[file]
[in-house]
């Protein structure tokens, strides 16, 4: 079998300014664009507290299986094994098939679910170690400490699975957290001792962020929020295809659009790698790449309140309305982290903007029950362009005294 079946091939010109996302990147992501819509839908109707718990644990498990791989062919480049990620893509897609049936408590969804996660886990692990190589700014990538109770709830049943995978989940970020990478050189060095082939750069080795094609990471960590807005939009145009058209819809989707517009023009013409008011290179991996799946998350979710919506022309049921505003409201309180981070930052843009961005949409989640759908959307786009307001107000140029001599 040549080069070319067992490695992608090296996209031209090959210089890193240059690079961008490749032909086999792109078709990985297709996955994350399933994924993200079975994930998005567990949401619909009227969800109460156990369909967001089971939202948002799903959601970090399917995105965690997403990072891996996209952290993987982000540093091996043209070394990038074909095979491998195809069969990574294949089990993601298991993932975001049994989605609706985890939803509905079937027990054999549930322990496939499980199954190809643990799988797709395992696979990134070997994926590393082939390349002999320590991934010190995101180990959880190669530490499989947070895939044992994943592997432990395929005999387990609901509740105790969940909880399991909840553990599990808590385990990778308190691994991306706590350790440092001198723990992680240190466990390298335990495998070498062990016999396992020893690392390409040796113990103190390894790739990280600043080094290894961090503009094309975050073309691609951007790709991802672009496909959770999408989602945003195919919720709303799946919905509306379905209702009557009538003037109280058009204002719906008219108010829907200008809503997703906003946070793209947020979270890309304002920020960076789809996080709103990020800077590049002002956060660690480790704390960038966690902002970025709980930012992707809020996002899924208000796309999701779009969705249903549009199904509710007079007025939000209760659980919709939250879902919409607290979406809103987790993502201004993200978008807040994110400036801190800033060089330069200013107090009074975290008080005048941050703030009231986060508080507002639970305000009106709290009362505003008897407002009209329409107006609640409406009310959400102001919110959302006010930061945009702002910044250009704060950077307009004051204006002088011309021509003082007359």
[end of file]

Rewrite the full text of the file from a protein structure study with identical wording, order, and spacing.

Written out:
[in-house]
């Protein structure tokens, strides 16, 4: 079998300014664009507290299986094994098939679910170690400490699975957290001792962020929020295809659009790698790449309140309305982290903007029950362009005294 079946091939010109996302990147992501819509839908109707718990644990498990791989062919480049990620893509897609049936408590969804996660886990692990190589700014990538109770709830049943995978989940970020990478050189060095082939750069080795094609990471960590807005939009145009058209819809989707517009023009013409008011290179991996799946998350979710919506022309049921505003409201309180981070930052843009961005949409989640759908959307786009307001107000140029001599 040549080069070319067992490695992608090296996209031209090959210089890193240059690079961008490749032909086999792109078709990985297709996955994350399933994924993200079975994930998005567990949401619909009227969800109460156990369909967001089971939202948002799903959601970090399917995105965690997403990072891996996209952290993987982000540093091996043209070394990038074909095979491998195809069969990574294949089990993601298991993932975001049994989605609706985890939803509905079937027990054999549930322990496939499980199954190809643990799988797709395992696979990134070997994926590393082939390349002999320590991934010190995101180990959880190669530490499989947070895939044992994943592997432990395929005999387990609901509740105790969940909880399991909840553990599990808590385990990778308190691994991306706590350790440092001198723990992680240190466990390298335990495998070498062990016999396992020893690392390409040796113990103190390894790739990280600043080094290894961090503009094309975050073309691609951007790709991802672009496909959770999408989602945003195919919720709303799946919905509306379905209702009557009538003037109280058009204002719906008219108010829907200008809503997703906003946070793209947020979270890309304002920020960076789809996080709103990020800077590049002002956060660690480790704390960038966690902002970025709980930012992707809020996002899924208000796309999701779009969705249903549009199904509710007079007025939000209760659980919709939250879902919409607290979406809103987790993502201004993200978008807040994110400036801190800033060089330069200013107090009074975290008080005048941050703030009231986060508080507002639970305000009106709290009362505003008897407002009209329409107006609640409406009310959400102001919110959302006010930061945009702002910044250009704060950077307009004051204006002088011309021509003082007359």